List of purification methods in chemistry
Purification in a chemical context is the physical separation of a chemical substance of interest from foreign or contaminating substances. The following list of chemical purification methods should not be considered exhaustive.
- Affinity purification is used to purify proteins by retaining them on a column through their affinity to antibodies, enzymes or receptors which have been immobilised on the column.
- Filtration is a mechanical method to separate solids from liquids or gases by passing the feed stream through a porous sheet such as a cloth or membrane, which retains the solids and allows the liquid to pass through.
- Centrifugation is a process in which light particles are revolved over high speed with the help of electric motor so that the fine particles which do not settle at bottom would settle down.
- Evaporation is used to remove volatile liquids from non-volatile solutes which cannot be done through filtration due to the small size of the substances.
- Solvent extraction removes an impurity, or recovers a desired product, by dissolving it in a solvent in which other components of the feed material are soluble.
- Crystallization separates a product from a liquid feedstream, often in extremely pure form, by cooling the feedstream or adding precipitants which lower the solubility of the desired product so that it forms crystals. The pure solid crystals are then separated from the remaining liquor by filtration or centrifugation.
- Recrystallization: In analytical and synthetic chemistry work, purchased reagents of doubtful purity may be recrystallized, e.g. dissolved in a very pure solvent, and then crystallized, and the crystals recovered, in order to improve and/or verify their purity.
- Adsorption removes a soluble impurity from a feedstream by trapping it on the surface of a solid material such as activated carbon which forms strong noncovalent chemical bonds with the impurity. Chromatography employs adsorption and desorption on a packed bed of a solid to purify multiple components of a single feedstream.
- Smelting is used to produce metals from raw ore, and involves adding chemicals to the ore and heating it up to the melting point of the metal.
- Refining is used primarily in the petroleum industry, whereby crude oil is heated and separated into stages according to the condensation points of the various elements.
- Distillation, widely used in petroleum refining and in purification of ethanol separates volatile liquids on the basis of their relative volatilities.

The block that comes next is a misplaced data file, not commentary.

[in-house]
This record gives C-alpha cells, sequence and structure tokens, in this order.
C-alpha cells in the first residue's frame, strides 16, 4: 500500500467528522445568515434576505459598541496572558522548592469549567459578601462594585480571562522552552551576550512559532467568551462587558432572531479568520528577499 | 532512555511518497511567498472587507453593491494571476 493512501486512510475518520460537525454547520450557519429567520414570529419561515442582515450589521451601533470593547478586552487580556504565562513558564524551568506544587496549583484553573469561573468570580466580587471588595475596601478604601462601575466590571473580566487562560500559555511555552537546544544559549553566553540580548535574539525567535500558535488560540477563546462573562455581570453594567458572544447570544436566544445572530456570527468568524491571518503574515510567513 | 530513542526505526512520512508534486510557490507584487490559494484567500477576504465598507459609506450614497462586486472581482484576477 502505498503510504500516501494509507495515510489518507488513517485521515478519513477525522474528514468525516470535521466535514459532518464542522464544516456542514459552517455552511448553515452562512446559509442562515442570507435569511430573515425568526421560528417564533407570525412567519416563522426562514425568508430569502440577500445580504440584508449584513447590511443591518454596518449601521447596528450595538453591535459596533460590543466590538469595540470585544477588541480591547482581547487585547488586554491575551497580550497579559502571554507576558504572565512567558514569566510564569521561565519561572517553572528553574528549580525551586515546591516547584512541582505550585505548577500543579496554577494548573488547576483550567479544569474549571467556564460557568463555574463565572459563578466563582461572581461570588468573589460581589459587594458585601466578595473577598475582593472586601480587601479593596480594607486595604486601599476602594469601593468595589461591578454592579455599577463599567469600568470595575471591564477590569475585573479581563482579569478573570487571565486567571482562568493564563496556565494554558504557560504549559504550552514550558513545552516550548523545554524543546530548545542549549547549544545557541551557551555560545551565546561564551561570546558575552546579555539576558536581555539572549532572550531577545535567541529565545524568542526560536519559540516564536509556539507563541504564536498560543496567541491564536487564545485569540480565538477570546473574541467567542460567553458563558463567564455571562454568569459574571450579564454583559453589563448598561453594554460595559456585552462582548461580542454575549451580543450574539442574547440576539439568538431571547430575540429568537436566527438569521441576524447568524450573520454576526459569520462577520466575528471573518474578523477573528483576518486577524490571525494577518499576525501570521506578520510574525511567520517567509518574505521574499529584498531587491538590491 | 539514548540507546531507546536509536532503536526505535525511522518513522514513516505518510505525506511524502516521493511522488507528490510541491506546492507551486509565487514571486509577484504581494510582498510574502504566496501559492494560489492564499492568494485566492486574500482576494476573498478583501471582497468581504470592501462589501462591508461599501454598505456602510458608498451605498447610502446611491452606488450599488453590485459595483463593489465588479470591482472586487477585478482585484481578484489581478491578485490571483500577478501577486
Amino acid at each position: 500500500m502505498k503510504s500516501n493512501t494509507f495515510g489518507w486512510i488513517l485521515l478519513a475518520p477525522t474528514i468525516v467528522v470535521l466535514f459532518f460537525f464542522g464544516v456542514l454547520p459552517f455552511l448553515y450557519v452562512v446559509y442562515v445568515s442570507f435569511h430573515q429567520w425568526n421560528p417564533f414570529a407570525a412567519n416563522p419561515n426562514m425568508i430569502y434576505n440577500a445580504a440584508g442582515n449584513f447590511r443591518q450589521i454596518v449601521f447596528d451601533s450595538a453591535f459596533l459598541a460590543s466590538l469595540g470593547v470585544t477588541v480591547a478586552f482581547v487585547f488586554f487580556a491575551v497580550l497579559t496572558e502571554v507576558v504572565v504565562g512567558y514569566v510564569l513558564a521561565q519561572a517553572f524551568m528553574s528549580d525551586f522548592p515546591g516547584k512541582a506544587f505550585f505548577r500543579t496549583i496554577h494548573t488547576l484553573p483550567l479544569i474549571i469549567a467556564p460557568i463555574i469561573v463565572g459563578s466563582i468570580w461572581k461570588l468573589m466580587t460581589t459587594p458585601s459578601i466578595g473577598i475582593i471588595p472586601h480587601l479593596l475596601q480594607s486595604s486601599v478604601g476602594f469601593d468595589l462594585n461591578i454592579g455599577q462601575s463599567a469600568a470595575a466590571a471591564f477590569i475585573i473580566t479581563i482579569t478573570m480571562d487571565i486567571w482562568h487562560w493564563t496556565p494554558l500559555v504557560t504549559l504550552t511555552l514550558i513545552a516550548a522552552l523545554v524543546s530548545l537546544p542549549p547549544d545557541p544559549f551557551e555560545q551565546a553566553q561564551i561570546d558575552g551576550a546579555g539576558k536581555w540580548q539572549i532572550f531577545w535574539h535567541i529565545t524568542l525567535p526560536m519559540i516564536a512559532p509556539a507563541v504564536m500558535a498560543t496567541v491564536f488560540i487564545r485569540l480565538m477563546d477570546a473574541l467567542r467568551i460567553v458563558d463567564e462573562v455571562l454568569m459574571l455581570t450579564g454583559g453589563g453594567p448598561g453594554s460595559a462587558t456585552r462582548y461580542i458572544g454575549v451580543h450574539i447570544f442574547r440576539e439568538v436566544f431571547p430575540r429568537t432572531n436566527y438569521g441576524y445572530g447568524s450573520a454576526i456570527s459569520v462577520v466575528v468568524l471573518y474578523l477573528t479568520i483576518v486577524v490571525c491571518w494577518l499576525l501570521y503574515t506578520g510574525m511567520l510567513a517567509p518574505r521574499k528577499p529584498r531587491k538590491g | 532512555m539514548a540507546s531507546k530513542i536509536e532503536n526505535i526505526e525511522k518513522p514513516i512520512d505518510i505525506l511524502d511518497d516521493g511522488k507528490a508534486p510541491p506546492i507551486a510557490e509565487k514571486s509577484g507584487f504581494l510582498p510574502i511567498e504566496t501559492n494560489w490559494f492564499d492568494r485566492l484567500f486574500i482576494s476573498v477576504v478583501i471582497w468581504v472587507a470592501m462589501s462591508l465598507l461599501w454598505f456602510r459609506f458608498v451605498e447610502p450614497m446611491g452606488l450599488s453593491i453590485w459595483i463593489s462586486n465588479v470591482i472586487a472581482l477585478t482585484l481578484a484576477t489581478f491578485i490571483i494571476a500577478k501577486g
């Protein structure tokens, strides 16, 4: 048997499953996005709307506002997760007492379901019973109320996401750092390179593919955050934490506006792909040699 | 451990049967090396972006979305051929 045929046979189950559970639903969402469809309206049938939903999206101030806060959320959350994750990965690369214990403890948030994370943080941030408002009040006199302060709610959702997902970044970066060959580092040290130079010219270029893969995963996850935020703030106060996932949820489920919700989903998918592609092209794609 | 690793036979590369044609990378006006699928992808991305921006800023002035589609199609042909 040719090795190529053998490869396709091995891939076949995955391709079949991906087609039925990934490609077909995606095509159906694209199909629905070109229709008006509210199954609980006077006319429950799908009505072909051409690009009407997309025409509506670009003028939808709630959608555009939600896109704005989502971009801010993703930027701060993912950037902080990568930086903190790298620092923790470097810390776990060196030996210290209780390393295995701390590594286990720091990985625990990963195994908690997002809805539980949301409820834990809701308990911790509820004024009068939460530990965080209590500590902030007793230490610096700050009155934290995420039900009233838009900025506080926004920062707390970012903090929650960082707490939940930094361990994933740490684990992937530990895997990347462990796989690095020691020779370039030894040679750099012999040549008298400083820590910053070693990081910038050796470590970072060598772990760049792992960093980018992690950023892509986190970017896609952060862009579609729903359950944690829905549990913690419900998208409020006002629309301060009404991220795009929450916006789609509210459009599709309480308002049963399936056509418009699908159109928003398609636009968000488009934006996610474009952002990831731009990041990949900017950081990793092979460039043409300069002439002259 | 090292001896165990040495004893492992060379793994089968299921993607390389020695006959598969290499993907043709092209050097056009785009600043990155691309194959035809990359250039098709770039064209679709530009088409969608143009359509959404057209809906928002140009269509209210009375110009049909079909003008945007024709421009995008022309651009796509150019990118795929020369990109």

- Downstream processing refers to purification of chemicals, pharmaceuticals and food ingredients produced by fermentation or synthesized by plant and animal tissues, for example antibiotics, citric acid, vitamin E, and insulin.
- Fractionation refers to a purification strategy in which some relatively inefficient purification method is repeatedly applied to isolate the desired substance in progressively greater purity.
- Electrolysis refers to the breakdown of substances using an electric current. This removes impurities in a substance that an electric current is run through
- Sublimation is the process of changing of any substance (usually on heating) from a solid to a gas (or from gas to a solid) without passing through liquid phase.
- Bioleaching is the extraction of metals from their ores through the use of living organisms.
USING A SEPARATING FUNNEL
Immiscible liquids,such as oil and water can be separated by using a separating funnel. The mixture is put into a separating funnel, shaken and allowed to settle. The oil and water from two separate layer. The liquid with higher density, in this case water forms the lower layer. Remove the stopper and open the tap after standing. The water runs out through the tap. The oil remains in the funnel and can be run out into another beaker.
An useful technique for dissolving out a component from a mixture using a suitable solvent is called SOLVENT EXTRACTION.
Assume we wish to extract iodine which is dissolved in water together with some impurities. Iodine is more soluble than water. We can put the aqueous solution of iodine into a separating funnel and add 1,1,1-trichloroethane to it. Water and 1,1,1-trichloroethane form two separate layers because they are immiscible. After shaking, most of the iodine will then dissolve in the 1,1,1-trichloroethane layer. 1,1,1-trichloroethane from water, pure iodine can then be obtained by evaporating after separating.